Proprietary Data Insights
Financial Pros Top Small Cap Growth ETF Searches In The Last Month
Brought to you by Weiss Rating
3 Immediate Threats to Your Wealth
Three terrifying forces are converging to threaten your wealth. Force #1: The destruction of decent INTEREST you earn on your savings. Force #2: The rapid erosion of your PRINCIPAL through inflation and Force #3: The gut punch to your PORTFOLIO in the crashing stock market. I’ve prepared solutions to all these problems and more in my 7-step plan for 2022.
Which Small Cap Growth ETF is the Best?
Over the last quarter, we’ve seen investor interest in small-caps come back, leading the Russell 2000 small cap index to outperform the S&P 500 by more than 2%.
However, investing in individual small-cap stocks can be risky because of their volatility. A more conservative way to gain exposure is through ETFs.
Typically, investors go with standard indexes like the Russell 2000.
However, we wanted to look at the iShares Russell 2000 Growth ETF (IWO).
Although this ETF is a subset of the Russell 2000, it garnered nearly 50% more searches by financial pros in the last month.
That’s rather unusual considering the iShares Russell 2000 ETF (IWM) is the gold standard for small cap ETFs.
So what makes this growth ETF different?
iShares Russell 2000 Growth ETF (IWO) is designed to measure the performance of an index composed of small-cap growth stocks with 1,118 companies in the index.
Some important details the IWO portfolio included:
Currently, the company with the highest weighting in the portfolio is Shockwave Medical (SWAV), at 0.83%.
These are the top ten stocks in IWO:
IWO has exposure to many sectors, but the top ones are health care at 23.8%, information technology at 19.76%, and industrials at 17.4%.
If you invested $10K in IWO 5 years ago, it would be worth approximately $14,700 today, off its highs of Feb. 5, 2021, when it was up 108.99%, or $20,899.43.
The 5-year returns of IWO lag the SPY at 69.1% and the QQQ at 121.88%.
IWO is actively traded. The average daily volume is approximately 720K shares, though that’s well below the IWM’s average of 23 million. While options are available, they are not very liquid, with low volume and open interest.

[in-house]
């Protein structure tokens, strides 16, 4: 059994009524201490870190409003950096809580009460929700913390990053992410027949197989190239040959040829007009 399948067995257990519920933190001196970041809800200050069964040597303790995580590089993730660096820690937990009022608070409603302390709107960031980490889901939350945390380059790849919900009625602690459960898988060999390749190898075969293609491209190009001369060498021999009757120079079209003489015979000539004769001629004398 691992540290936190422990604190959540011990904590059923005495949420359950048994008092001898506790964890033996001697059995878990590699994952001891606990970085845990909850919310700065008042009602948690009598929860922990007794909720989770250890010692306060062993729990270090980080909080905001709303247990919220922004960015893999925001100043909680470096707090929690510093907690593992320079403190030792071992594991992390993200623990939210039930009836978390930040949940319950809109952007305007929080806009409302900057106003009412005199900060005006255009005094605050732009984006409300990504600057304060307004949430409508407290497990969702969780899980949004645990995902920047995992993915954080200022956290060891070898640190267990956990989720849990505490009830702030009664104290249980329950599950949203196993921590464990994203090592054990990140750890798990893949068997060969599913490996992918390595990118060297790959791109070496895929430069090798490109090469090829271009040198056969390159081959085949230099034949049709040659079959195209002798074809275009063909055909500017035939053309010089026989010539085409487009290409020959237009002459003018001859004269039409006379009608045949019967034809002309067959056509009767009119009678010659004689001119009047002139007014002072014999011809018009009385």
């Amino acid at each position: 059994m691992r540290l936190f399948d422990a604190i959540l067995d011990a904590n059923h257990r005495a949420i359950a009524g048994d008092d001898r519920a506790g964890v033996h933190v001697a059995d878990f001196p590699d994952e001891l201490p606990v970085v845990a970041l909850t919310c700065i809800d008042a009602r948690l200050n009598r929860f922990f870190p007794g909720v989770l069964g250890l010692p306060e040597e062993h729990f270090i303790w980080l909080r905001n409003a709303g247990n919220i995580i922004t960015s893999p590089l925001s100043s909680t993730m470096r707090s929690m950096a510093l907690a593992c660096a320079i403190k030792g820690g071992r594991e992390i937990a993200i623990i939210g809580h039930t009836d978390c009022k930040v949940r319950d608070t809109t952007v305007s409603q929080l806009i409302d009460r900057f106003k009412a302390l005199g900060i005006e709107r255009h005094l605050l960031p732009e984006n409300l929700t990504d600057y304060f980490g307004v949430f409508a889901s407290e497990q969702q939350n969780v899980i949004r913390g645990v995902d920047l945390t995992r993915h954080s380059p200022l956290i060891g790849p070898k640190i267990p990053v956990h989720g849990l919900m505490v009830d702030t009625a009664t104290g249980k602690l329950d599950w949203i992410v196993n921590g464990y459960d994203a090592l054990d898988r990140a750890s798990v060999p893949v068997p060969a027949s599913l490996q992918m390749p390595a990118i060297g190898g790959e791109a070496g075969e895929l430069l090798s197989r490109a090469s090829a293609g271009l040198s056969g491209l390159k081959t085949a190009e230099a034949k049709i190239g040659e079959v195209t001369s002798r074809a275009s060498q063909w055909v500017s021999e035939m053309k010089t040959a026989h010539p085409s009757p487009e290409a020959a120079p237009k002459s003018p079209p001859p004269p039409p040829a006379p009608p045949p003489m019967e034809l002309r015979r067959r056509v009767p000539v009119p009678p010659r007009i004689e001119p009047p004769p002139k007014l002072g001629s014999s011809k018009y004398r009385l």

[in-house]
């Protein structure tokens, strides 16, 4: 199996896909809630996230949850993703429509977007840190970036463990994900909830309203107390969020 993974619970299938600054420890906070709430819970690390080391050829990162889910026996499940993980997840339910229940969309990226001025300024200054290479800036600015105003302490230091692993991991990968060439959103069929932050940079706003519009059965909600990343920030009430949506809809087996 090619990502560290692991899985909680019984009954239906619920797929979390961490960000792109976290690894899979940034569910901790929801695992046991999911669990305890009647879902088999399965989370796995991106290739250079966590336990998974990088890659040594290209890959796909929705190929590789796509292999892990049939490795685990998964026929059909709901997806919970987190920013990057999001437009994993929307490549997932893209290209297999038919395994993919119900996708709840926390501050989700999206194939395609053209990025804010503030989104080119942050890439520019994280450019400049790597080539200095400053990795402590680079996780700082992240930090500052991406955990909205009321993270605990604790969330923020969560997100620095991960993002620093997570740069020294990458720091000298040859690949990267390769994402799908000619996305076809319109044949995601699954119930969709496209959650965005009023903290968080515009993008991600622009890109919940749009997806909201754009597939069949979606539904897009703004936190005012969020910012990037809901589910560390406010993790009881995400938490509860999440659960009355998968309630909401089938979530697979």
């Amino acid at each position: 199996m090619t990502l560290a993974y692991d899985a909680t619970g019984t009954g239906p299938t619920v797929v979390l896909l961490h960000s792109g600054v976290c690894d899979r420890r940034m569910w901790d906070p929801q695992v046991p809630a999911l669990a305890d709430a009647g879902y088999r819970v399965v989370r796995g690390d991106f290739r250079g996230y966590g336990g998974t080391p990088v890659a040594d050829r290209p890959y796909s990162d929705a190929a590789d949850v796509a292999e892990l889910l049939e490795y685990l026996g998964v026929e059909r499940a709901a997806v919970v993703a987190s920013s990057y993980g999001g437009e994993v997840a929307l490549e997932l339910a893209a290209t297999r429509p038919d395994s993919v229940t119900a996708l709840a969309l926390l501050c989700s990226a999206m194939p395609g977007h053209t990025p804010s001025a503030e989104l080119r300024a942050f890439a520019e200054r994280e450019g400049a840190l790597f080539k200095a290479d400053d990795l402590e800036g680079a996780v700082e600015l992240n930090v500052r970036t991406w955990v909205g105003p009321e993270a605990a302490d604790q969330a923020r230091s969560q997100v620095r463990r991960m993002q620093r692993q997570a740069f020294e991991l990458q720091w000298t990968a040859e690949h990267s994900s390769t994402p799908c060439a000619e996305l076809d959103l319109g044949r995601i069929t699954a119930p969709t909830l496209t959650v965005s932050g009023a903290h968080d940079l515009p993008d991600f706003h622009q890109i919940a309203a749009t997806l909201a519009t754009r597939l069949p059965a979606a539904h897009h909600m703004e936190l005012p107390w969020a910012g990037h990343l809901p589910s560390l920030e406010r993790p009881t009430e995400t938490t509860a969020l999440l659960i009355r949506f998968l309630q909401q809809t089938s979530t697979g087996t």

Investing In IWO
Before you ever invest in an ETF, make sure to check what the costs are. You want to avoid ETFs that have high expense ratios. A good rule is to avoid buying ETFs with expense ratios above 1%.
IWO has an expense ratio of 0.23%, making it a good investment product.
There are many options for investors who want exposure to the Russell 2000 besides IWO.
Here are some competitors:
Vanguard Small-Cap Growth Index ETF (VBK): It’s slightly cheaper than IWO. It has also performed better over the last 5 years, returning 56.87%. VBK has an expense ratio significantly smaller than IWO at 0.06%
Vanguard Russell 2000 Growth Index Fund ETF (VTWG): It’s significantly cheaper than IWO, trading at $174 per share. The returns over five years are similar, at 45%. Its expense ratio is similar at 0.24%
SPDR S&P 600 Small Cap Growth ETF (SLYG): Priced significantly less than IWO, at $79 per share. Over the last five years it has had a slightly better return, at 50%. It has a lower gross expense ratio, at 0.15%
Our Opinion 6/10
IWO is a solid ETF for anyone wanting exposure to small-cap growth stocks. The ETF has gotten clobbered this year, down 18.44% YTD. Which we believe is a buying opportunity.
But IWO doesn’t have a higher rating because there are better options like SLYG and VBK. If you want to gain exposure to small-cap growth stocks, we’d choose one of those two instead of IWO.
For more traditional small cap investing, we prefer the IWM ETF.
Want to get content like this directly to your inbox? Then we urge you to sign up for our newsletter here